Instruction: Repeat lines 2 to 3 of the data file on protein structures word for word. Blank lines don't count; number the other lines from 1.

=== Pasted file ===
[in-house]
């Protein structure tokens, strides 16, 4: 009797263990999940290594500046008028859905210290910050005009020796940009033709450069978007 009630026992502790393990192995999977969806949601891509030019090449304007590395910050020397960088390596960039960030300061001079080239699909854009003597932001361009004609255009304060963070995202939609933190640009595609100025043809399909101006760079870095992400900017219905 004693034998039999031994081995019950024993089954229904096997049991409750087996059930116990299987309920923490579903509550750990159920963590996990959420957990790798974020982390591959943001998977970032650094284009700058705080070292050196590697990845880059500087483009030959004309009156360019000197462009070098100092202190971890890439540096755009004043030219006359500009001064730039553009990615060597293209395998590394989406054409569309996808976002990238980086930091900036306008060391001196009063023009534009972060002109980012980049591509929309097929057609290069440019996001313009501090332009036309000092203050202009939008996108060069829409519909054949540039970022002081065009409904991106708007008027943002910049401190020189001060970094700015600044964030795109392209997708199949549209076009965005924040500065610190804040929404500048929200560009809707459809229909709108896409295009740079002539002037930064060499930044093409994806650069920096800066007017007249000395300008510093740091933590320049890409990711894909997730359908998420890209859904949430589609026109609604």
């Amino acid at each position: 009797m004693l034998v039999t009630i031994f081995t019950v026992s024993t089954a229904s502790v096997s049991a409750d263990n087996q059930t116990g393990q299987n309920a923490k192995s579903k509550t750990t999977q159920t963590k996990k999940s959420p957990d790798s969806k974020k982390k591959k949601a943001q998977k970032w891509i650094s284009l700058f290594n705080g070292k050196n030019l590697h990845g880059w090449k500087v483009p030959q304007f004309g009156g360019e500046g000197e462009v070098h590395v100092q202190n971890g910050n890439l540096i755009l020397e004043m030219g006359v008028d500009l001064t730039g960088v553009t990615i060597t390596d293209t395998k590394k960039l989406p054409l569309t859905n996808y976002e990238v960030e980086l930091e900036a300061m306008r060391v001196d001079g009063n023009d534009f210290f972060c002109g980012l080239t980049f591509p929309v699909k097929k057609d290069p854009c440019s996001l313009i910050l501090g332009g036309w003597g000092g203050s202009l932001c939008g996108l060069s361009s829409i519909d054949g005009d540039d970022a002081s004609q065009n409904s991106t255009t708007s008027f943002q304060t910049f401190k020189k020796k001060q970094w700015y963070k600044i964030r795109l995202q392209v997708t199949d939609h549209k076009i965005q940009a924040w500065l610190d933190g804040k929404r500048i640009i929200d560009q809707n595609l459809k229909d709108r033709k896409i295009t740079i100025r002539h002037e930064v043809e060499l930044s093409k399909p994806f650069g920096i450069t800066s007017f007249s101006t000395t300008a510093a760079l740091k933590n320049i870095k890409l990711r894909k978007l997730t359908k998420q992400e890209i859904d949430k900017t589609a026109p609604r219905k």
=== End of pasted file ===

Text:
């Protein structure tokens, strides 16, 4: 009797263990999940290594500046008028859905210290910050005009020796940009033709450069978007 009630026992502790393990192995999977969806949601891509030019090449304007590395910050020397960088390596960039960030300061001079080239699909854009003597932001361009004609255009304060963070995202939609933190640009595609100025043809399909101006760079870095992400900017219905 004693034998039999031994081995019950024993089954229904096997049991409750087996059930116990299987309920923490579903509550750990159920963590996990959420957990790798974020982390591959943001998977970032650094284009700058705080070292050196590697990845880059500087483009030959004309009156360019000197462009070098100092202190971890890439540096755009004043030219006359500009001064730039553009990615060597293209395998590394989406054409569309996808976002990238980086930091900036306008060391001196009063023009534009972060002109980012980049591509929309097929057609290069440019996001313009501090332009036309000092203050202009939008996108060069829409519909054949540039970022002081065009409904991106708007008027943002910049401190020189001060970094700015600044964030795109392209997708199949549209076009965005924040500065610190804040929404500048929200560009809707459809229909709108896409295009740079002539002037930064060499930044093409994806650069920096800066007017007249000395300008510093740091933590320049890409990711894909997730359908998420890209859904949430589609026109609604």
């Amino acid at each position: 009797m004693l034998v039999t009630i031994f081995t019950v026992s024993t089954a229904s502790v096997s049991a409750d263990n087996q059930t116990g393990q299987n309920a923490k192995s579903k509550t750990t999977q159920t963590k996990k999940s959420p957990d790798s969806k974020k982390k591959k949601a943001q998977k970032w891509i650094s284009l700058f290594n705080g070292k050196n030019l590697h990845g880059w090449k500087v483009p030959q304007f004309g009156g360019e500046g000197e462009v070098h590395v100092q202190n971890g910050n890439l540096i755009l020397e004043m030219g006359v008028d500009l001064t730039g960088v553009t990615i060597t390596d293209t395998k590394k960039l989406p054409l569309t859905n996808y976002e990238v960030e980086l930091e900036a300061m306008r060391v001196d001079g009063n023009d534009f210290f972060c002109g980012l080239t980049f591509p929309v699909k097929k057609d290069p854009c440019s996001l313009i910050l501090g332009g036309w003597g000092g203050s202009l932001c939008g996108l060069s361009s829409i519909d054949g005009d540039d970022a002081s004609q065009n409904s991106t255009t708007s008027f943002q304060t910049f401190k020189k020796k001060q970094w700015y963070k600044i964030r795109l995202q392209v997708t199949d939609h549209k076009i965005q940009a924040w500065l610190d933190g804040k929404r500048i640009i929200d560009q809707n595609l459809k229909d709108r033709k896409i295009t740079i100025r002539h002037e930064v043809e060499l930044s093409k399909p994806f650069g920096i450069t800066s007017f007249s101006t000395t300008a510093a760079l740091k933590n320049i870095k890409l990711r894909k978007l997730t359908k998420q992400e890209i859904d949430k900017t589609a026109p609604r219905k």